Have you listened to the Summer Job Series on NPR's All Things Considered? Listeners are invited to share their stories of memorable summer jobs. Have you ever heard of corn tasseling or wondered about the people who play your favorite characters at Disneyland? There are some great story tellers out there! Click here to read the transcripts. Here's the story I submitted this morning. I would love to read it on air!
Golden Tan of a Lifetime
When I was growing up in Hico, Texas, where the population was only about a thousand at the time, high school kids could either haul hay or work at the Koffee Kup Kafe, which is what I did. Once I mastered the mile high meringue and discovered the perfect ratio of vanilla syrup to Coke and perfected the precise art of cutting a multi-tiered club sandwich, I decided I needed a change of scenery. I found it one summer, along with the golden tan of a lifetime, at a tree nursery just outside of town. Five mornings a week, our rag tag crew piled into the back of a beat up Chevy pickup at crack thirty, a.k.a. 6 am, and our supervisor, Leon, drove us out to the fields. It was a scene straight out of Cool Hand Luke. He dropped us off at the end of a mile long row of pecan trees and picked us up at the other end in the afternoon. Each of us had a spool of twine we fashioned as belts and all day we trudged down the row, tying each tiny pecan tree to a wooden stake, in three places, to help it grow straight and strong for selling.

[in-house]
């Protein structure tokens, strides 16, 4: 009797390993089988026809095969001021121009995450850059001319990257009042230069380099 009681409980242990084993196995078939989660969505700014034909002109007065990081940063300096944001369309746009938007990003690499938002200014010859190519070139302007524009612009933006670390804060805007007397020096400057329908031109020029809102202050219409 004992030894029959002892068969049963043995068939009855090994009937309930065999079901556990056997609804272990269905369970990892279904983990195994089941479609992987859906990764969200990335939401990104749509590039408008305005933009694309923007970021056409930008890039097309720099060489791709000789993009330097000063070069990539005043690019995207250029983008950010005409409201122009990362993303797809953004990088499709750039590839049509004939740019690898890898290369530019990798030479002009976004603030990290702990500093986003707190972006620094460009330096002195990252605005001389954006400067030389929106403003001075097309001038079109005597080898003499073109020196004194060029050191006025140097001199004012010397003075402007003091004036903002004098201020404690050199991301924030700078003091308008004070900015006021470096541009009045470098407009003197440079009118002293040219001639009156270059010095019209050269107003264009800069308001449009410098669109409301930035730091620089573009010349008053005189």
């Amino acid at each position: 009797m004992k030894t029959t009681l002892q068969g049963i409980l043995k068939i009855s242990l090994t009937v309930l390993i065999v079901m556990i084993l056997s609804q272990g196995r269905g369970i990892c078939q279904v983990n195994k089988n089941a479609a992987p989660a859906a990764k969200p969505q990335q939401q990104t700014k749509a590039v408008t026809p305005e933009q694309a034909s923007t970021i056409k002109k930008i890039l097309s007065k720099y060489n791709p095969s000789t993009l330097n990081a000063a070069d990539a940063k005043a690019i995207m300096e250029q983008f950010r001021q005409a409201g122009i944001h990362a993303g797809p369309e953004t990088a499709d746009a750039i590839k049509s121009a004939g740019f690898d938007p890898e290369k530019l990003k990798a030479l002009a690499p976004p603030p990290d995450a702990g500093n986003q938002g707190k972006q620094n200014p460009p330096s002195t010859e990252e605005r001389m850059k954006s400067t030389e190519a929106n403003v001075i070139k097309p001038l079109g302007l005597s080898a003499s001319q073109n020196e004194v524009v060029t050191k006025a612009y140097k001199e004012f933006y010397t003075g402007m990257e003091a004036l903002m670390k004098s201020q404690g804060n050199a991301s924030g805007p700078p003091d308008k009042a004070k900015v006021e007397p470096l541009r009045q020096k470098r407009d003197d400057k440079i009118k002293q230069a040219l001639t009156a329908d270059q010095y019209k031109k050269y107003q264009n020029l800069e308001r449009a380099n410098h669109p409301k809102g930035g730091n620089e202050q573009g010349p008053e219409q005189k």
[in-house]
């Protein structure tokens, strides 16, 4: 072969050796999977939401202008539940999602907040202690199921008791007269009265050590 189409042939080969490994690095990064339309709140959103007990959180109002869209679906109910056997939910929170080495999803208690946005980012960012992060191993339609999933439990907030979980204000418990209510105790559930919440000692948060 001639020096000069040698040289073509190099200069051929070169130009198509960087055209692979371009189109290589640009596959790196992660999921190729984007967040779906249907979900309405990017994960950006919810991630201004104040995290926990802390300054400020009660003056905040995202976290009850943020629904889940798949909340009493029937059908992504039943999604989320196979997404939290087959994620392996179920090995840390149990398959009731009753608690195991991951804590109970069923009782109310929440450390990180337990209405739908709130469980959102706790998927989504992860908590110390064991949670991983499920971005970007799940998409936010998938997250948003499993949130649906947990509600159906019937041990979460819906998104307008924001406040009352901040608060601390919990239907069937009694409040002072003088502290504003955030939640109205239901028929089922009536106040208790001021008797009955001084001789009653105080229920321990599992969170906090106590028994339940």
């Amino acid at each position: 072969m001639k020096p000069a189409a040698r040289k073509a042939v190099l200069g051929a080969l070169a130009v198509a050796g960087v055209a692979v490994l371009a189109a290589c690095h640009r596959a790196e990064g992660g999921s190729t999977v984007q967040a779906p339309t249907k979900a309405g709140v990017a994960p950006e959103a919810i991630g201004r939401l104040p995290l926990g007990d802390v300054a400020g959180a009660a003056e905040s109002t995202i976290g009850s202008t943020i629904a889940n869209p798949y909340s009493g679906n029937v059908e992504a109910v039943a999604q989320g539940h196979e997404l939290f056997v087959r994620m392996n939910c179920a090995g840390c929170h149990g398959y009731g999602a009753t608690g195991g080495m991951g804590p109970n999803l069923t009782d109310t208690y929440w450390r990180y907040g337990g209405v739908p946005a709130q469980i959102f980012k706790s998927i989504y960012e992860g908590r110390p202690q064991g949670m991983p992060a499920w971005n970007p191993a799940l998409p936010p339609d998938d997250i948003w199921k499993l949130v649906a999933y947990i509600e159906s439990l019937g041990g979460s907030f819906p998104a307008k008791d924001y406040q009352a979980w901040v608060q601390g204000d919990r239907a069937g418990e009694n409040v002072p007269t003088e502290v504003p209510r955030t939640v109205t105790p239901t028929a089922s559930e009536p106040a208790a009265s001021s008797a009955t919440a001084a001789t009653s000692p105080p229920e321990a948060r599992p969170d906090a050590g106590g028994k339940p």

Did I mention that summer was a record breaking scorcher?!? 100, 101, 102 degree days. Consistently. Once I forgot my thermos of ice water, but thankfully, Leon always left a big orange water cooler in a central place for anyone who needed it. Anyone ended up being one person, my crew mate Cecil, who treated the jug like his personal hydrating station. With filthy hands, he dipped in his tin cup and chugged it right over the open top of the cooler. I watched in horror as the water dripped down his face, through his grizzled beard and back into the jug, brown as lake water. I never forgot my thermos again.
There was romance in the field too. The highlight of my day was catching a glimpse of Scott, a football playing college boy home for the summer. That fall, I went on to accompany his parents to watch him play in West Texas, stopping at every Wendy's from central to West Texas. But that's another story for another day.
Even though the work was monotonous, the camaraderie was enjoyable. A friend and I always worked one row apart, facing each other, and tied at the same pace so that we could chat the day away.
As it turned out, that camaraderie was the most productive thing about the job. Right at the end of summer, as we finished our work day, a fierce Texas thunderstorm blew in. Sheets of rain and buckets of hail battered our little saplings, and our summer of work was torn to bits.